Having Achieved Project Goals, Nonprofits Close Doors
Project-Based Nonprofits Achieve Goals, Close Doors
A few nonprofits have recently announced plans to cease operations not because they were having financial problems but because they had nearly completed their missions, the New York Times reports.
While the number of nonprofits accomplishing their ultimate goal and shutting down is too small to be considered a trend, it is still a notable contrast to the larger number of organizations that are forced to close down for financial reasons. Executives who have closed successful nonprofits told the Times that the feeling of pride in achieving the organization's goals outweighs any potential regrets about shutting the doors, and employees are hopeful that their involvement with proven organizations will make the search for a new job easier.
In light of the significant drop in mortality rates over the past decade, Malaria No More, a popular nonprofit that provides bed nets in malaria zones, announced that it expects to shut down by 2015. In New York City, Out2Play has nearly exhausted the number of public elementary schools in New York City where it can build playgrounds. Established in 2005, the organization has built roughly 120 playgrounds serving some 80,000 children, and plans to build 40 more before it closes.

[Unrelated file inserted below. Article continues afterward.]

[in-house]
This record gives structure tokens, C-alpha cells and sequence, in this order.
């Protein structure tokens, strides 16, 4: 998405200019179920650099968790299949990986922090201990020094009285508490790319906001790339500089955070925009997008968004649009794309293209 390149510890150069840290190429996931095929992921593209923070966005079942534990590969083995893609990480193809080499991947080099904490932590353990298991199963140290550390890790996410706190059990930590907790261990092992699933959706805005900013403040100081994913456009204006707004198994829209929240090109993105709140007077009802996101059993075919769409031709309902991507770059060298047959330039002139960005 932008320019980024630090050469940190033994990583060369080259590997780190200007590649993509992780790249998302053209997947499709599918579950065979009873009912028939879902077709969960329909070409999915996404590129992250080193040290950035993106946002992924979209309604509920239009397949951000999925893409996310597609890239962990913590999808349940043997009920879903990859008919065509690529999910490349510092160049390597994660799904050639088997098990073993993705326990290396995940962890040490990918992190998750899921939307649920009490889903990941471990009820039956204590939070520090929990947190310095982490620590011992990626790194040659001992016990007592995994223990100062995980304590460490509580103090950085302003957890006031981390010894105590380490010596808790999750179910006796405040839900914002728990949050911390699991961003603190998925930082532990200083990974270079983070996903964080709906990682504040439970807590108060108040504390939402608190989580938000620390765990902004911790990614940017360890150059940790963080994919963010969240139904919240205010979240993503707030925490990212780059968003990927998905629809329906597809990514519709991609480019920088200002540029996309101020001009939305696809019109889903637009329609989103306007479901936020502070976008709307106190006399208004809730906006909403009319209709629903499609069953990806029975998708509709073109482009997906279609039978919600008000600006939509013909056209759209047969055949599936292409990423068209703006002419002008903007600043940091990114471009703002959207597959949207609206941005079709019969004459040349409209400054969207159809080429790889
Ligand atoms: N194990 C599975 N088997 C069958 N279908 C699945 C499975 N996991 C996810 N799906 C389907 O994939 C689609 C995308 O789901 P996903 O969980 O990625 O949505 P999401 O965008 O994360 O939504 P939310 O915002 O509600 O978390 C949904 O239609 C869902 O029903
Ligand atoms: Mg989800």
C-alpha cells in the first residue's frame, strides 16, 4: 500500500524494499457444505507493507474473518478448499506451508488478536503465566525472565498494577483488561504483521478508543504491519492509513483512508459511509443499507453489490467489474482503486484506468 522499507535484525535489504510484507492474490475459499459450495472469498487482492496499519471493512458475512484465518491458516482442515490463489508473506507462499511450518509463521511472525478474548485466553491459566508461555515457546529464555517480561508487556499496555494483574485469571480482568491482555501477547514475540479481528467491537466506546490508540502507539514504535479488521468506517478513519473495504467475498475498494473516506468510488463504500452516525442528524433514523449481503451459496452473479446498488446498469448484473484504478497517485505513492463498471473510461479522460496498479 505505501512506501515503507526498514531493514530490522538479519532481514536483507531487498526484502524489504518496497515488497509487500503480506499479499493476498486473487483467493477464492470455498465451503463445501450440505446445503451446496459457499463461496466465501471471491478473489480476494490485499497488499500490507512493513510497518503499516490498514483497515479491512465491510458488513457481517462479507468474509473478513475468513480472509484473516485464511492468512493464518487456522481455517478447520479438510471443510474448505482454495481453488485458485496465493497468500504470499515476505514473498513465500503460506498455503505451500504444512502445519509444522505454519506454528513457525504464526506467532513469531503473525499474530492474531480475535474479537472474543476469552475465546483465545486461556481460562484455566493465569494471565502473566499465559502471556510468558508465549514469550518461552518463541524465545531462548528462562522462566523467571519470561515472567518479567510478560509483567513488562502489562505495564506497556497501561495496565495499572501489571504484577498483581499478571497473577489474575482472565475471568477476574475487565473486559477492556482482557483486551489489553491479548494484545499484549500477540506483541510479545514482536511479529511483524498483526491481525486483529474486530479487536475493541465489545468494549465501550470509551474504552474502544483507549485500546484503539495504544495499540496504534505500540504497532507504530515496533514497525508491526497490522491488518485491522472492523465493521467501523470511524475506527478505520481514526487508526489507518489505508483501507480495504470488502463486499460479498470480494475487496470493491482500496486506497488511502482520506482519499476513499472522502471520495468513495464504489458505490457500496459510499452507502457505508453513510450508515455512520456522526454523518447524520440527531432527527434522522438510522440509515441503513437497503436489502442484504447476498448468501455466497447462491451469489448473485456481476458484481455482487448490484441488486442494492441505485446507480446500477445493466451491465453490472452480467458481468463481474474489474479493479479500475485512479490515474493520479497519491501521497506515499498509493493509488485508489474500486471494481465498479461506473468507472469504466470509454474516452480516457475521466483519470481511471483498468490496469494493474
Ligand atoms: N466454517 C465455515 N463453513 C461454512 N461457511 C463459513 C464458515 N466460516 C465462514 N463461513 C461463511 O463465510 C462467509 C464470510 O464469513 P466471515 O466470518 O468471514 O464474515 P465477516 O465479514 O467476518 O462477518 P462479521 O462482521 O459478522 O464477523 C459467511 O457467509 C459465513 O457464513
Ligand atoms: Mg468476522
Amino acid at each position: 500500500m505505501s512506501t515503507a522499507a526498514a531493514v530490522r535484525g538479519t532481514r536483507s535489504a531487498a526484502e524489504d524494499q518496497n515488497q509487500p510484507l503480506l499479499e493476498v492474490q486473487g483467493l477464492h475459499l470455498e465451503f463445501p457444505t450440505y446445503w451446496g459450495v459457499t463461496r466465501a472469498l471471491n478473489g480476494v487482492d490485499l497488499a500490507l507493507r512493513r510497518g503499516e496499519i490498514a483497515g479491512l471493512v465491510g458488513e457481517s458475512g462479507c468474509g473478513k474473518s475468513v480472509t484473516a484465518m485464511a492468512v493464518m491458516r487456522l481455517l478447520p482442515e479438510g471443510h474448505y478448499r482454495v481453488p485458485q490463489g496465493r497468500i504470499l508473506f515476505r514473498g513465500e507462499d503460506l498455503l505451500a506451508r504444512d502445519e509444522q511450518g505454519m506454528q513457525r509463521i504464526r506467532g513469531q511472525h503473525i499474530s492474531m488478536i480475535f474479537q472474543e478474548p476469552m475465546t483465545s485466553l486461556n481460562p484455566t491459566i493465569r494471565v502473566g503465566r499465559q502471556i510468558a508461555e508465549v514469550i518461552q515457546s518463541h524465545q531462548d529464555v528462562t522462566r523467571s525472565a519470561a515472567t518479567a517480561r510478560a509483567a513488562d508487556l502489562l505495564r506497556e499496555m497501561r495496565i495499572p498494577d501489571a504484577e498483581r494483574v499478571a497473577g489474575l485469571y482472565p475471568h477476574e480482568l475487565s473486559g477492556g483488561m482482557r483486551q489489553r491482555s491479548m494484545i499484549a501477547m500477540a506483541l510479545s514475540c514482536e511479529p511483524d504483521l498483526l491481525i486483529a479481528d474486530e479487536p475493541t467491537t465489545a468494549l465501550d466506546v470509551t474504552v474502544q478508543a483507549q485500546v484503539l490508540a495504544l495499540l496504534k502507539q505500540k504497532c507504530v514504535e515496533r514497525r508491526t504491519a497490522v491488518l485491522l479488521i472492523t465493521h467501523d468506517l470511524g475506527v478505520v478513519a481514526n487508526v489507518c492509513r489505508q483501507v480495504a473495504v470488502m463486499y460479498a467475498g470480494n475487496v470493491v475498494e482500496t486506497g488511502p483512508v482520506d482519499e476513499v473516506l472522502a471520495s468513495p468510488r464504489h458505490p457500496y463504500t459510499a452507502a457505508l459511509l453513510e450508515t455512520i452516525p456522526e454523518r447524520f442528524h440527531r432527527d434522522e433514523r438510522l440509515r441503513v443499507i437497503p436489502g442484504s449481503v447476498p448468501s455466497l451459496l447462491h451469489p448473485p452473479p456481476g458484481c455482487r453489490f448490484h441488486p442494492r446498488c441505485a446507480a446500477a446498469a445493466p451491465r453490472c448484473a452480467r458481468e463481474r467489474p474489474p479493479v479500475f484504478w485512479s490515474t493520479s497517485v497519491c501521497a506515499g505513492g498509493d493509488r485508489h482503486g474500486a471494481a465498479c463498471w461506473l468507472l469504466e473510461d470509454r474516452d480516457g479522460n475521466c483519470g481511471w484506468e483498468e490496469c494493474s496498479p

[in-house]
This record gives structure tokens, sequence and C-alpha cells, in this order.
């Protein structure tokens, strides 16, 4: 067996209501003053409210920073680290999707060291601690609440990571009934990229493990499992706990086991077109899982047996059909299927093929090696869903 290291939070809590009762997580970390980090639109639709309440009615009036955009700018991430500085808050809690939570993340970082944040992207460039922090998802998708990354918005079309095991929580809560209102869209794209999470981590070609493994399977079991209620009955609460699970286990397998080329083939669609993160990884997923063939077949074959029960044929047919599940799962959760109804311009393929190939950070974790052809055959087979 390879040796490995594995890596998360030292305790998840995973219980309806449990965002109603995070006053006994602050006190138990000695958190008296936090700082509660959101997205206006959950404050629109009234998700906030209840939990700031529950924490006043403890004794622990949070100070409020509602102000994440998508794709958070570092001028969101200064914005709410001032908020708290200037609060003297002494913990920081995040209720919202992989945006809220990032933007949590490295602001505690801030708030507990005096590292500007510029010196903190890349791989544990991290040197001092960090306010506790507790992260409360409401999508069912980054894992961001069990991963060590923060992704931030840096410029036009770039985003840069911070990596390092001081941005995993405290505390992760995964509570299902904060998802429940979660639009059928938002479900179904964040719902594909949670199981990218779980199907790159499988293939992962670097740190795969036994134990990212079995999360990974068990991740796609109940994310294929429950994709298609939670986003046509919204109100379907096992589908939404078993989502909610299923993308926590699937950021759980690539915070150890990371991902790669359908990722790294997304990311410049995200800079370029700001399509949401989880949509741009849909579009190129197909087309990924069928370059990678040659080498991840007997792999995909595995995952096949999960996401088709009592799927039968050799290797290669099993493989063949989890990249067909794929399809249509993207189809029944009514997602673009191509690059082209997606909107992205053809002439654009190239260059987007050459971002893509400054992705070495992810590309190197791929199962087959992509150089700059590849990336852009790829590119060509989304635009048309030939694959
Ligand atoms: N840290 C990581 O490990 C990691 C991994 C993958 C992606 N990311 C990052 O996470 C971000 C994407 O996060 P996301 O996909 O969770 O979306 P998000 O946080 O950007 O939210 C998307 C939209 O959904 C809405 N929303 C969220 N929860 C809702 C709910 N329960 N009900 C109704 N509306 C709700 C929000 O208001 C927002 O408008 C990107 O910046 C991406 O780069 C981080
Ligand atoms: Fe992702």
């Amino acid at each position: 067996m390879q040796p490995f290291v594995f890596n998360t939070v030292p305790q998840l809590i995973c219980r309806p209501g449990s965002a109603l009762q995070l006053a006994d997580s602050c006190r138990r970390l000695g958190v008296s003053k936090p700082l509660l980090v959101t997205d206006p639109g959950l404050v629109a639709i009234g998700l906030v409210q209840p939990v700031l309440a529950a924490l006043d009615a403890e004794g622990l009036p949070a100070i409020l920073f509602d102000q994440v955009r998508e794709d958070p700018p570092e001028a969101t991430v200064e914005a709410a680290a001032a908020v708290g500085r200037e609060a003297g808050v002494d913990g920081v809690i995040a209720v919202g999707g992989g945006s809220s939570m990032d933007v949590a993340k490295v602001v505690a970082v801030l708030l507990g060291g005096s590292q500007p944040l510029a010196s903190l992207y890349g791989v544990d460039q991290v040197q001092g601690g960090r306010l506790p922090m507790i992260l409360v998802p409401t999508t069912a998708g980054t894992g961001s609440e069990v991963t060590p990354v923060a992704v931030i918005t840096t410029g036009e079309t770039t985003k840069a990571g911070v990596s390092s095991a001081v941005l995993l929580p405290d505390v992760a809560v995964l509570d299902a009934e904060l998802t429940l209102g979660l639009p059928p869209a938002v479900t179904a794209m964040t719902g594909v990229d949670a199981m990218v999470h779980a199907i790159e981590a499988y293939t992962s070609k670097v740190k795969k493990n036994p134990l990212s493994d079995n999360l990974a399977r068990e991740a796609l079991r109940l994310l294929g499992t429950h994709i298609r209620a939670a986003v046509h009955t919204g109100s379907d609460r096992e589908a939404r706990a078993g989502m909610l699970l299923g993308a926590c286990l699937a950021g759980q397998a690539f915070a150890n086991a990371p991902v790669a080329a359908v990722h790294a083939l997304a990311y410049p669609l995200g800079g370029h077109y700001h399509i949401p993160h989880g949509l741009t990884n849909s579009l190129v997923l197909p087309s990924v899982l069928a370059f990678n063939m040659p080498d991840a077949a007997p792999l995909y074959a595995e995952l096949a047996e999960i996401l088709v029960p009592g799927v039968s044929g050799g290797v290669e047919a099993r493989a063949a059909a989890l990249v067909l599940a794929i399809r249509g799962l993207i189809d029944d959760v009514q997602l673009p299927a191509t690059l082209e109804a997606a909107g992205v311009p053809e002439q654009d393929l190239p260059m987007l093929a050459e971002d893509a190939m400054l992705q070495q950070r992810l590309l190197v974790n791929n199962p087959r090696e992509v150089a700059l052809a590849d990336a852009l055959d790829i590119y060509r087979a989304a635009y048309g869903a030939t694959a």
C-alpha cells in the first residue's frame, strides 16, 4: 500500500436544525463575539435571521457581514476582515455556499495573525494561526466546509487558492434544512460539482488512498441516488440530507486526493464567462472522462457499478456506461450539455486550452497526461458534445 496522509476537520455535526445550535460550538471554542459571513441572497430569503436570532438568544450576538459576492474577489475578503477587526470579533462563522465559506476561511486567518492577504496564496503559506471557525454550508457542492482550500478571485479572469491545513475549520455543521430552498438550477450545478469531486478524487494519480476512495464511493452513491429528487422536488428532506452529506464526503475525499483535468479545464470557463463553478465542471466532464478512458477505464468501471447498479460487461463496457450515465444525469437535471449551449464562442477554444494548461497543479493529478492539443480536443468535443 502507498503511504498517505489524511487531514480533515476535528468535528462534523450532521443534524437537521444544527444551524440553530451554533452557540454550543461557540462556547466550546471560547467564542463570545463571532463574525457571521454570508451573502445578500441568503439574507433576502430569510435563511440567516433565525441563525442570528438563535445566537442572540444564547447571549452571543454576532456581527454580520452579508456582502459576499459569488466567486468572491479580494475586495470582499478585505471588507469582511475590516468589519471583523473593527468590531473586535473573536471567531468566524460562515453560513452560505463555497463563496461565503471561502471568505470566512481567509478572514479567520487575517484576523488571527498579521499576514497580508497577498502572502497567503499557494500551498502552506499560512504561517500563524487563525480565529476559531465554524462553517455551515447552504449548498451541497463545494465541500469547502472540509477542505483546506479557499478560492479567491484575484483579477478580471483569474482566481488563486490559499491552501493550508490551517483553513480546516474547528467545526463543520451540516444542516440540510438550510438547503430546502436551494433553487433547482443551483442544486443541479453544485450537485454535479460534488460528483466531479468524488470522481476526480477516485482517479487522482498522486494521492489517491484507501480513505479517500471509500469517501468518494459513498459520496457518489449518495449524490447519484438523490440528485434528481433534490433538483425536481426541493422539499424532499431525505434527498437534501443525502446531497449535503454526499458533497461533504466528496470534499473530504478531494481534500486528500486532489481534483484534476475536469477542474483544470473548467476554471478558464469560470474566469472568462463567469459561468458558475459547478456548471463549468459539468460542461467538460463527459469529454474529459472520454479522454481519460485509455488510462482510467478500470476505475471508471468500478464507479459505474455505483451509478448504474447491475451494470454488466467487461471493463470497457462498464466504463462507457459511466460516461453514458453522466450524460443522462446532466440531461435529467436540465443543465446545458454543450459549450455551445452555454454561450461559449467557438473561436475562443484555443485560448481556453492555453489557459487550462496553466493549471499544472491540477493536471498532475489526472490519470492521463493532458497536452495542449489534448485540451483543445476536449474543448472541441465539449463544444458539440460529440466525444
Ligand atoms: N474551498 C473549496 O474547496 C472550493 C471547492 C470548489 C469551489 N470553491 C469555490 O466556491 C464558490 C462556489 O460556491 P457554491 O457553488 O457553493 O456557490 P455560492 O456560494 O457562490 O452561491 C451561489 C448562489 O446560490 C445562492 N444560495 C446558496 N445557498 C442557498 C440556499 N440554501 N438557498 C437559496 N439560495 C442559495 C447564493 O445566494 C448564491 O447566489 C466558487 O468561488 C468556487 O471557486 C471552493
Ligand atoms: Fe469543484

Water Advocates, which shut its doors at the end of 2010, raised more than $100 million since 2005 to help boost awareness of water issues. According to David Douglas, one of its founders, knowing that the organization was going to close helped it foster collaboration among various groups. In England, the Otto Schiff Housing Association — established in 1933 to provide housing for Jews displaced due to Nazi persecution — has been selling off its assets and handing over operations to other organizations as demographic factors lead to a dwindling client base.
In the end, some organizations are able to declare victory and move on to other challenges, which are never in short supply. "I don't think it's going to be a widespread phenomenon because there are a lot of groups taking on problems like alcoholism and domestic violence that aren't problems that go away," said Jan Masaoka, director and editor of the Blue Avocado blog about community-based nonprofits. "But I do see that in some cases there is an opportunity for organizations to wind down gracefully and with their job done."